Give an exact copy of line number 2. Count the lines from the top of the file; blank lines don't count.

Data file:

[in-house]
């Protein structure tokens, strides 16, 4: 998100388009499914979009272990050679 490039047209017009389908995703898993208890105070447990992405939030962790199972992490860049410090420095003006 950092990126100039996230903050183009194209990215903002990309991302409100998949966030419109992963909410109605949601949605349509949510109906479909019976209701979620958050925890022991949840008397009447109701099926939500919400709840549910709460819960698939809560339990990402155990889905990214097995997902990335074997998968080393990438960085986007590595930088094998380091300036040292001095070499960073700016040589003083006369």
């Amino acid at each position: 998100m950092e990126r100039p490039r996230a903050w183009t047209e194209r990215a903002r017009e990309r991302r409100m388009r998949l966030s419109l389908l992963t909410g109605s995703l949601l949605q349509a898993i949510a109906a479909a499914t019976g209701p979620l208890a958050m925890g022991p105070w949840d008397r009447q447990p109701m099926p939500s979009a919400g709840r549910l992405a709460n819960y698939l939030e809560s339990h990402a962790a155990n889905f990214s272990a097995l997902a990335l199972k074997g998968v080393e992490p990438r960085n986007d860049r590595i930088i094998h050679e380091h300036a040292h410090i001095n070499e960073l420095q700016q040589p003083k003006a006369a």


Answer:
């Protein structure tokens, strides 16, 4: 998100388009499914979009272990050679 490039047209017009389908995703898993208890105070447990992405939030962790199972992490860049410090420095003006 950092990126100039996230903050183009194209990215903002990309991302409100998949966030419109992963909410109605949601949605349509949510109906479909019976209701979620958050925890022991949840008397009447109701099926939500919400709840549910709460819960698939809560339990990402155990889905990214097995997902990335074997998968080393990438960085986007590595930088094998380091300036040292001095070499960073700016040589003083006369």